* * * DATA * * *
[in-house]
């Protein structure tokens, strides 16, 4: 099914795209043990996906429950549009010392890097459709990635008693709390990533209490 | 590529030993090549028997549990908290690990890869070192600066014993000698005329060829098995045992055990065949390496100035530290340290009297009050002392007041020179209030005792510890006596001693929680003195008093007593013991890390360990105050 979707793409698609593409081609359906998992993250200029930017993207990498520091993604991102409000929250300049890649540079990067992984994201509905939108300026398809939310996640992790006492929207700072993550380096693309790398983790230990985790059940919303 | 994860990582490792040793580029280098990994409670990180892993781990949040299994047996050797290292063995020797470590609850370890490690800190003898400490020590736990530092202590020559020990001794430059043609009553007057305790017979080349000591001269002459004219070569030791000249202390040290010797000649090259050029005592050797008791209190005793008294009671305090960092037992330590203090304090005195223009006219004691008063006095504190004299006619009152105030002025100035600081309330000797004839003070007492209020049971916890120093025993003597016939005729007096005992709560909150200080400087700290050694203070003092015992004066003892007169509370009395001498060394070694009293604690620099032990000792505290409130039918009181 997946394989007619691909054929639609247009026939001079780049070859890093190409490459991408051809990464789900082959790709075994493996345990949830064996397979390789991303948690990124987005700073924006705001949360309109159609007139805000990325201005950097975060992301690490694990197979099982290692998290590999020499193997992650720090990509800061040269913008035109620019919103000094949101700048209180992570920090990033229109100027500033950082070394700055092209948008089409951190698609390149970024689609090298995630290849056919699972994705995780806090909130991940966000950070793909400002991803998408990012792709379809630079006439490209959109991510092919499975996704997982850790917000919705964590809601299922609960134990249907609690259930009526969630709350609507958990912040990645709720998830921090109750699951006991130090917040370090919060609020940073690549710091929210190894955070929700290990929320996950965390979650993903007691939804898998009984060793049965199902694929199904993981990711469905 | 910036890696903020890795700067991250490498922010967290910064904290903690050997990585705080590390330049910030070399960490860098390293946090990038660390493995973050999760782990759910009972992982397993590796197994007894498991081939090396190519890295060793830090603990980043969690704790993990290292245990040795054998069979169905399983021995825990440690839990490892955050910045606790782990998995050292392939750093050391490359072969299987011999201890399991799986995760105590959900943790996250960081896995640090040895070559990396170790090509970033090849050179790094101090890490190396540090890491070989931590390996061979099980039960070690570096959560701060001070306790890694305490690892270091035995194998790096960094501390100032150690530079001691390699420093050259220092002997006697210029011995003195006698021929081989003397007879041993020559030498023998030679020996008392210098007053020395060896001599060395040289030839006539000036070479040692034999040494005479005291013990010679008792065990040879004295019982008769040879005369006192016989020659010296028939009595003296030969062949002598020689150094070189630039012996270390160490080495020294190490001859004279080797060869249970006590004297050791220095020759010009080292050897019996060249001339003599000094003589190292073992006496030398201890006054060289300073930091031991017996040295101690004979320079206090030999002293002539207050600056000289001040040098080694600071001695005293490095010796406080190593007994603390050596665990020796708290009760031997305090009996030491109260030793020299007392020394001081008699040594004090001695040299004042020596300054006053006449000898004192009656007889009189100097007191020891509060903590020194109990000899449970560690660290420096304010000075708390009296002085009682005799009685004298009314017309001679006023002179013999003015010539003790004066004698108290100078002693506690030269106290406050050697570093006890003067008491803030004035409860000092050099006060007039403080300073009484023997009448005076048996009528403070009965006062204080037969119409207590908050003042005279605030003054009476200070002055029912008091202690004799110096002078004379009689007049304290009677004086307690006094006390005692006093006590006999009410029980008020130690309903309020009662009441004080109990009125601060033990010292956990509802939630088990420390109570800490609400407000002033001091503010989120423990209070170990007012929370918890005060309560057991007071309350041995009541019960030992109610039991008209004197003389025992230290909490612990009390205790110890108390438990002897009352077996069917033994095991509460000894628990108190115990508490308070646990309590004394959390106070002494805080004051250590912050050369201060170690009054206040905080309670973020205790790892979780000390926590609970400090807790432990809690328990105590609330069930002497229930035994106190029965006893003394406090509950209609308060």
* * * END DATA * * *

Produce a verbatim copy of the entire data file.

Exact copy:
[in-house]
């Protein structure tokens, strides 16, 4: 099914795209043990996906429950549009010392890097459709990635008693709390990533209490 | 590529030993090549028997549990908290690990890869070192600066014993000698005329060829098995045992055990065949390496100035530290340290009297009050002392007041020179209030005792510890006596001693929680003195008093007593013991890390360990105050 979707793409698609593409081609359906998992993250200029930017993207990498520091993604991102409000929250300049890649540079990067992984994201509905939108300026398809939310996640992790006492929207700072993550380096693309790398983790230990985790059940919303 | 994860990582490792040793580029280098990994409670990180892993781990949040299994047996050797290292063995020797470590609850370890490690800190003898400490020590736990530092202590020559020990001794430059043609009553007057305790017979080349000591001269002459004219070569030791000249202390040290010797000649090259050029005592050797008791209190005793008294009671305090960092037992330590203090304090005195223009006219004691008063006095504190004299006619009152105030002025100035600081309330000797004839003070007492209020049971916890120093025993003597016939005729007096005992709560909150200080400087700290050694203070003092015992004066003892007169509370009395001498060394070694009293604690620099032990000792505290409130039918009181 997946394989007619691909054929639609247009026939001079780049070859890093190409490459991408051809990464789900082959790709075994493996345990949830064996397979390789991303948690990124987005700073924006705001949360309109159609007139805000990325201005950097975060992301690490694990197979099982290692998290590999020499193997992650720090990509800061040269913008035109620019919103000094949101700048209180992570920090990033229109100027500033950082070394700055092209948008089409951190698609390149970024689609090298995630290849056919699972994705995780806090909130991940966000950070793909400002991803998408990012792709379809630079006439490209959109991510092919499975996704997982850790917000919705964590809601299922609960134990249907609690259930009526969630709350609507958990912040990645709720998830921090109750699951006991130090917040370090919060609020940073690549710091929210190894955070929700290990929320996950965390979650993903007691939804898998009984060793049965199902694929199904993981990711469905 | 910036890696903020890795700067991250490498922010967290910064904290903690050997990585705080590390330049910030070399960490860098390293946090990038660390493995973050999760782990759910009972992982397993590796197994007894498991081939090396190519890295060793830090603990980043969690704790993990290292245990040795054998069979169905399983021995825990440690839990490892955050910045606790782990998995050292392939750093050391490359072969299987011999201890399991799986995760105590959900943790996250960081896995640090040895070559990396170790090509970033090849050179790094101090890490190396540090890491070989931590390996061979099980039960070690570096959560701060001070306790890694305490690892270091035995194998790096960094501390100032150690530079001691390699420093050259220092002997006697210029011995003195006698021929081989003397007879041993020559030498023998030679020996008392210098007053020395060896001599060395040289030839006539000036070479040692034999040494005479005291013990010679008792065990040879004295019982008769040879005369006192016989020659010296028939009595003296030969062949002598020689150094070189630039012996270390160490080495020294190490001859004279080797060869249970006590004297050791220095020759010009080292050897019996060249001339003599000094003589190292073992006496030398201890006054060289300073930091031991017996040295101690004979320079206090030999002293002539207050600056000289001040040098080694600071001695005293490095010796406080190593007994603390050596665990020796708290009760031997305090009996030491109260030793020299007392020394001081008699040594004090001695040299004042020596300054006053006449000898004192009656007889009189100097007191020891509060903590020194109990000899449970560690660290420096304010000075708390009296002085009682005799009685004298009314017309001679006023002179013999003015010539003790004066004698108290100078002693506690030269106290406050050697570093006890003067008491803030004035409860000092050099006060007039403080300073009484023997009448005076048996009528403070009965006062204080037969119409207590908050003042005279605030003054009476200070002055029912008091202690004799110096002078004379009689007049304290009677004086307690006094006390005692006093006590006999009410029980008020130690309903309020009662009441004080109990009125601060033990010292956990509802939630088990420390109570800490609400407000002033001091503010989120423990209070170990007012929370918890005060309560057991007071309350041995009541019960030992109610039991008209004197003389025992230290909490612990009390205790110890108390438990002897009352077996069917033994095991509460000894628990108190115990508490308070646990309590004394959390106070002494805080004051250590912050050369201060170690009054206040905080309670973020205790790892979780000390926590609970400090807790432990809690328990105590609330069930002497229930035994106190029965006893003394406090509950209609308060």